91 Payson Avenue: An Art Deco Masterpiece

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91 Payson Avenue real estate brochure. Courtesy of the New York Real Estate Brochure Collection,  Avery Architectural and Fine Arts Library, Columbia University.
91 Payson Avenue real estate brochure. Courtesy of the New York Real Estate Brochure Collection, Avery Architectural and Fine Arts Library, Columbia University.

In 1935 a new apartment house opened on 91 Payson Avenue in the Inwood section of Manhattan.

The stunning apartment building, named “Payson House,” cost  $250,000 to erect.

91 Payson Avenue, New York Sun,  February 11, 1935.
91 Payson Avenue, New York Sun, February 11, 1935.
91 Payson Avenue, Inwood, New York City.
91 Payson Avenue, Inwood, New York City.

Today, the co-op building, across the street from Inwood Hill Park, is one of the finest examples of art deco design in northern Manhattan.

91 Payson Avenue entrance, Inwood, New York City.
91 Payson Avenue entrance, Inwood, New York City.

Stepping into the lobby of the six-story brick building, designed by George G. Miller, is like entering a jewel box.

91 Payson Avenue lobby, Inwood, New York City.
91 Payson Avenue lobby, Inwood, New York City.
91 Payson Avenue lobby, Inwood, New York City.
91 Payson Avenue lobby, Inwood, New York City.
91 Payson Avenue lobby, Inwood, New York City.
91 Payson Avenue lobby, Inwood, New York City.

The curved pink walls, ornately inlaid floors, polished steel doors and aquatic details are reminiscent of tropical ocean liners.  Whimsical fish that decorate a light fixture, designed to look like a ship’s portal, complete the motif.

While 91 Payson Avenue does not have landmark status, the newly restored lobby serves as an inspiration for deco enthusiasts awestruck by this homage to a jazzier age.

91 Payson Avenue real estate brochure. Courtesy of the New York Real Estate Brochure Collection,  Avery Architectural and Fine Arts Library, Columbia University.
91 Payson Avenue real estate brochure. Courtesy of the New York Real Estate Brochure Collection, Avery Architectural and Fine Arts Library, Columbia University.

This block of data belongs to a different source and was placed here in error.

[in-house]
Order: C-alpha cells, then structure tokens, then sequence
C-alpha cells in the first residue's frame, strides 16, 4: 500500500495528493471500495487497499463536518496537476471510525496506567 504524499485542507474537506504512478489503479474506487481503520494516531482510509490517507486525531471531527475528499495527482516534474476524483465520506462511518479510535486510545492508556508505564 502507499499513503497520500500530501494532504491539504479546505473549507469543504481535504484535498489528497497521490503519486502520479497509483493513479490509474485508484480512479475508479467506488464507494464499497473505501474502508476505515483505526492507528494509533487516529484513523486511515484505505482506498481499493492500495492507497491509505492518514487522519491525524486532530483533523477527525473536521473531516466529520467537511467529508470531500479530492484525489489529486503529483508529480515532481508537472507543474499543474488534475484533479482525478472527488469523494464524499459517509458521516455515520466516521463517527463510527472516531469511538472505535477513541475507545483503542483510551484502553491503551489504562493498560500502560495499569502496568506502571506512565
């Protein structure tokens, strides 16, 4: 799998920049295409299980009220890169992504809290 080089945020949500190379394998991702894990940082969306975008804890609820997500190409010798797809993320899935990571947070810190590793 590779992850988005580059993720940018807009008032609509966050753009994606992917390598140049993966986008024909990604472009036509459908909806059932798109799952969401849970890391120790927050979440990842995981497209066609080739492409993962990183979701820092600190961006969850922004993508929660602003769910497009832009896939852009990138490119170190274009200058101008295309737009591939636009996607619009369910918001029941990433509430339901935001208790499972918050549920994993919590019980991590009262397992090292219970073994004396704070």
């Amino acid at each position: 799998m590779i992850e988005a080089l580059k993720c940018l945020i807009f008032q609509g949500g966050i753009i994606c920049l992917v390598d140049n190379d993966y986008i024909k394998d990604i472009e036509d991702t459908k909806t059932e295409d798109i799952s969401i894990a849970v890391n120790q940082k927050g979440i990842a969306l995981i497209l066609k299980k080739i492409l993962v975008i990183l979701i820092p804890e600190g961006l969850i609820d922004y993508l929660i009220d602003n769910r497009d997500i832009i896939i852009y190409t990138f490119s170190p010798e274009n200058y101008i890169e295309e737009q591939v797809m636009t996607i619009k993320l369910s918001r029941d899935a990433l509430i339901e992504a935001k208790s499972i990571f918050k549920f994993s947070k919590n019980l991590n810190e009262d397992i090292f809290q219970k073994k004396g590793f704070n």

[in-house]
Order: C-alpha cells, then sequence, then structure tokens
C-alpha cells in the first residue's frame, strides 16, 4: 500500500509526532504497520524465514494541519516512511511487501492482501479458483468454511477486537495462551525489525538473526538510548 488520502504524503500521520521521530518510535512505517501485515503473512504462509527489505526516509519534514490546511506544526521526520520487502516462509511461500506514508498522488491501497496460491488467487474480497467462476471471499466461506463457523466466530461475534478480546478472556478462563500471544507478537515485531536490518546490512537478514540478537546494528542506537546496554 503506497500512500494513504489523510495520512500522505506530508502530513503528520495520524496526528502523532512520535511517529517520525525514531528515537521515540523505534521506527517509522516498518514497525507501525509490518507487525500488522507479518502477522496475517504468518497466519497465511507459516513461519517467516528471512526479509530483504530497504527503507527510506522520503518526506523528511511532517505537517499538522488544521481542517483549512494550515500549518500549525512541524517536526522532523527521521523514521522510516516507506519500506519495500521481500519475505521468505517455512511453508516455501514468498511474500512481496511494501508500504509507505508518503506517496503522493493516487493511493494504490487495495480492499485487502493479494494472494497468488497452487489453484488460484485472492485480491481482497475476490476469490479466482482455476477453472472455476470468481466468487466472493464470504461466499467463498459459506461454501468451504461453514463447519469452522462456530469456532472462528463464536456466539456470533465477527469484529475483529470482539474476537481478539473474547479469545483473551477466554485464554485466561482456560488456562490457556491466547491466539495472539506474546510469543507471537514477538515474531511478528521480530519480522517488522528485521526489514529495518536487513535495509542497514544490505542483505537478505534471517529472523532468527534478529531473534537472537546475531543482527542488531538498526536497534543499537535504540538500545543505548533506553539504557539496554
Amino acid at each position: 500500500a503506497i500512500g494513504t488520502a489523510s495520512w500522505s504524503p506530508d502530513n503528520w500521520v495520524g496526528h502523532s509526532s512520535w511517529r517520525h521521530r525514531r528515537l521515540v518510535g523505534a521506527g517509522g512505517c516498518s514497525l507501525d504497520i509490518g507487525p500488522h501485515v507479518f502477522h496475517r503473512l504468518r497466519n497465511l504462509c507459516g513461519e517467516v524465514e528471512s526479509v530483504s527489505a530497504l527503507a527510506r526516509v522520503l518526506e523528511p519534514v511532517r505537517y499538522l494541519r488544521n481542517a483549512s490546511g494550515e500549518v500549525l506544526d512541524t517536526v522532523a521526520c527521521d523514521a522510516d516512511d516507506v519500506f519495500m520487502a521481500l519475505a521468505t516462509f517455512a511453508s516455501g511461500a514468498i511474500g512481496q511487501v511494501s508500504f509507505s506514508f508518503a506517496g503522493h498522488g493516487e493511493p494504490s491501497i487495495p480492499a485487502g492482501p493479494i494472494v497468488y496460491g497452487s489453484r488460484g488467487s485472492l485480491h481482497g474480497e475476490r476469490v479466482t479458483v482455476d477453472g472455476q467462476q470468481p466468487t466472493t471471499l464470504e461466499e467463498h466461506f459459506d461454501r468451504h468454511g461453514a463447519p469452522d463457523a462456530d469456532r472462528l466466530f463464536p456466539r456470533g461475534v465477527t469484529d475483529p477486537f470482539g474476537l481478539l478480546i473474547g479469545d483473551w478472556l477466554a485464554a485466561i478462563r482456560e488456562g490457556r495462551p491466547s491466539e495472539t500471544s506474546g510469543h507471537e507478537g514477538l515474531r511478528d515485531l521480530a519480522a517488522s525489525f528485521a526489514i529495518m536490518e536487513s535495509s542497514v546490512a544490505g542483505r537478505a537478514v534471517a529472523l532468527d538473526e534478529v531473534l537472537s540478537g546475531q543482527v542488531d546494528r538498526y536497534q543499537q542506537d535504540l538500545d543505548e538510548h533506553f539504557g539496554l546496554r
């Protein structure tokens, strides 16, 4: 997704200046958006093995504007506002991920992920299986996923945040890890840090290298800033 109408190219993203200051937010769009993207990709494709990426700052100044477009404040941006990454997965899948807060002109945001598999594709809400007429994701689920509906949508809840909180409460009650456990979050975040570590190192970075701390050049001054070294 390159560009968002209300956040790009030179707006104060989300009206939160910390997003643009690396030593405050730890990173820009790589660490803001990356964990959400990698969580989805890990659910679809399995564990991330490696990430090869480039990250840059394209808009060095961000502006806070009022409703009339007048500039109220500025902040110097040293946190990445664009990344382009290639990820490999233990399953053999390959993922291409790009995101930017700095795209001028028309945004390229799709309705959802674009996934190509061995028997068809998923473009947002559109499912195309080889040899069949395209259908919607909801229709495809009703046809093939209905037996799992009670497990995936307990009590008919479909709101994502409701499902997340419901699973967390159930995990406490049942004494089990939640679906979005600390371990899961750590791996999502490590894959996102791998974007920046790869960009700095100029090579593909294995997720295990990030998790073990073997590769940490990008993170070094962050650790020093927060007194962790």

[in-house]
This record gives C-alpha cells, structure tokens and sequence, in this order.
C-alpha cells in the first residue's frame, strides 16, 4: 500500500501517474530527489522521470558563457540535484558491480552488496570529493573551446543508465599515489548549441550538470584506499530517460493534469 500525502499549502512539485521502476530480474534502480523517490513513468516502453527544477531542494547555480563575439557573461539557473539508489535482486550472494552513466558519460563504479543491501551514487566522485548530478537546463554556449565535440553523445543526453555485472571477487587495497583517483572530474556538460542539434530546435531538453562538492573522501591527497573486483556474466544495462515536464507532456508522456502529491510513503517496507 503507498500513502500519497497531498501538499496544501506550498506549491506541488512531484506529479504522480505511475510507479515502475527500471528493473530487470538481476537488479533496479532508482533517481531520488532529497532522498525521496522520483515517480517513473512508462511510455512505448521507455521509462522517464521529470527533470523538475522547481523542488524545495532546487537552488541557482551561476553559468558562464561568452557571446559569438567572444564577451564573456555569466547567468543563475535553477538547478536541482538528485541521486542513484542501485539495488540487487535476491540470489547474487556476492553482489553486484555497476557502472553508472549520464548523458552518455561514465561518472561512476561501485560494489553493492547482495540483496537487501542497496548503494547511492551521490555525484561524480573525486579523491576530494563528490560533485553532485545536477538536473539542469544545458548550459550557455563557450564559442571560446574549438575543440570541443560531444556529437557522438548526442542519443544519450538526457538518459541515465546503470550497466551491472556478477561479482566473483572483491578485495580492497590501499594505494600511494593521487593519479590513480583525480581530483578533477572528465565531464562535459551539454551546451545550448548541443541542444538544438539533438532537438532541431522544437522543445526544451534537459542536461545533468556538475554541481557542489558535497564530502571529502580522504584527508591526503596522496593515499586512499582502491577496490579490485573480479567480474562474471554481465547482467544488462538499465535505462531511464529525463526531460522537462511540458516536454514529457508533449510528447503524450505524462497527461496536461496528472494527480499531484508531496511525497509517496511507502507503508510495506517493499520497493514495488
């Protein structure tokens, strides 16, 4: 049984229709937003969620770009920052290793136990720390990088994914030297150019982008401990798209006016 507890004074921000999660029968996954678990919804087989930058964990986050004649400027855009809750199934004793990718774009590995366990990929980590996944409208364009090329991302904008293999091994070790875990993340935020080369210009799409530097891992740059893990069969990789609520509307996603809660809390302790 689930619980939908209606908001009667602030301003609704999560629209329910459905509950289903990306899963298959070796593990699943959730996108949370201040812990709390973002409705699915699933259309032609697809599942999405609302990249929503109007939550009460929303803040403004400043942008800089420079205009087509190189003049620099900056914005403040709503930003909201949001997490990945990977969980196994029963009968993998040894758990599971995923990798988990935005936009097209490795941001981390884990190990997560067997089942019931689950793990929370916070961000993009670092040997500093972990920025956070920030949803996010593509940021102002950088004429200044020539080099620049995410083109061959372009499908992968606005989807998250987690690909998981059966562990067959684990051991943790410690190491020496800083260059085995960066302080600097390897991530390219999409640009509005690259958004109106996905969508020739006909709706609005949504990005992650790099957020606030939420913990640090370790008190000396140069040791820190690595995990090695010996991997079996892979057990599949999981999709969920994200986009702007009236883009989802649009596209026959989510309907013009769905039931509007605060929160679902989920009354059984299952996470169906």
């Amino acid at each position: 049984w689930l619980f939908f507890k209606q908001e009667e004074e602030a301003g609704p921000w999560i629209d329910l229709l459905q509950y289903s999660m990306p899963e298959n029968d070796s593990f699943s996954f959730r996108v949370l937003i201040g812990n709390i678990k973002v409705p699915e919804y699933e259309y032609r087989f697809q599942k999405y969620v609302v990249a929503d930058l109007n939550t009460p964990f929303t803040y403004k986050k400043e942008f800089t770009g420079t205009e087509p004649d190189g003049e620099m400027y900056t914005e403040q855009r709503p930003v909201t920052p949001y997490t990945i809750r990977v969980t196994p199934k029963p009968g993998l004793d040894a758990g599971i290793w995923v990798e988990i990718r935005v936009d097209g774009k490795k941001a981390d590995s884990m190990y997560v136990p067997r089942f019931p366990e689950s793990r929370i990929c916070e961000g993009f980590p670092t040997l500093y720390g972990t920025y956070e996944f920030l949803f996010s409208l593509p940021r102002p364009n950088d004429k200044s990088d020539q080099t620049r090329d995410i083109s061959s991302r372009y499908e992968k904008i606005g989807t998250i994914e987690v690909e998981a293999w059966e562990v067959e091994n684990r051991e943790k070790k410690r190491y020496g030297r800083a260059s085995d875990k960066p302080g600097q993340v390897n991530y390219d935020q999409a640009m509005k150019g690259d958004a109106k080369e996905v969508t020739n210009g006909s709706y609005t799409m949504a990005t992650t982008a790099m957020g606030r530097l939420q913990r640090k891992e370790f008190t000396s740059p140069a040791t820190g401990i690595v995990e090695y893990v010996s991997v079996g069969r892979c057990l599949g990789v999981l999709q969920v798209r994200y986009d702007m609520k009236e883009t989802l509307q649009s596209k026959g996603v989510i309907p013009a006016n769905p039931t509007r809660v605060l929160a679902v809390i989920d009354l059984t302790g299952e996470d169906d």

91 Payson Avenue real estate brochure. Courtesy of the New York Real Estate Brochure Collection,  Avery Architectural and Fine Arts Library, Columbia University.
91 Payson Avenue real estate brochure. Courtesy of the New York Real Estate Brochure Collection, Avery Architectural and Fine Arts Library, Columbia University.
Inwood Hill Park entrance across the street from 91 Payson Avenue.
Inwood Hill Park entrance across the street from 91 Payson Avenue.
91 Payson Avenue, parking lot.
91 Payson Avenue, parking lot.

Located blocks from the subway, shopping and a weekly farmers’ market, 91 Payson represents the best of what Inwood can offer.

Fun Fact: In the late 1930’s handwriting expert Arthur Holz, an Austrian refugee, lived in 91 Payson.  Holz, the leading graphologist of his day, profiled the writings of celebrities including Greta Garbo, Marlene Dietrich, Arturo Toscanini and Neville Chamberlain.

91 Payson resident Arthur Holz, New York Post, December 24, 1938.
91 Payson resident Arthur Holz, New York Post, December 24, 1938.

If you are interested in buying or selling an apartment in 91 Payson Avenue, please contact me using the below form.  I am a licensed real estate salesperson with New Heights Realty and Inwood is my backyard.  (All inquiries will be kept confidential)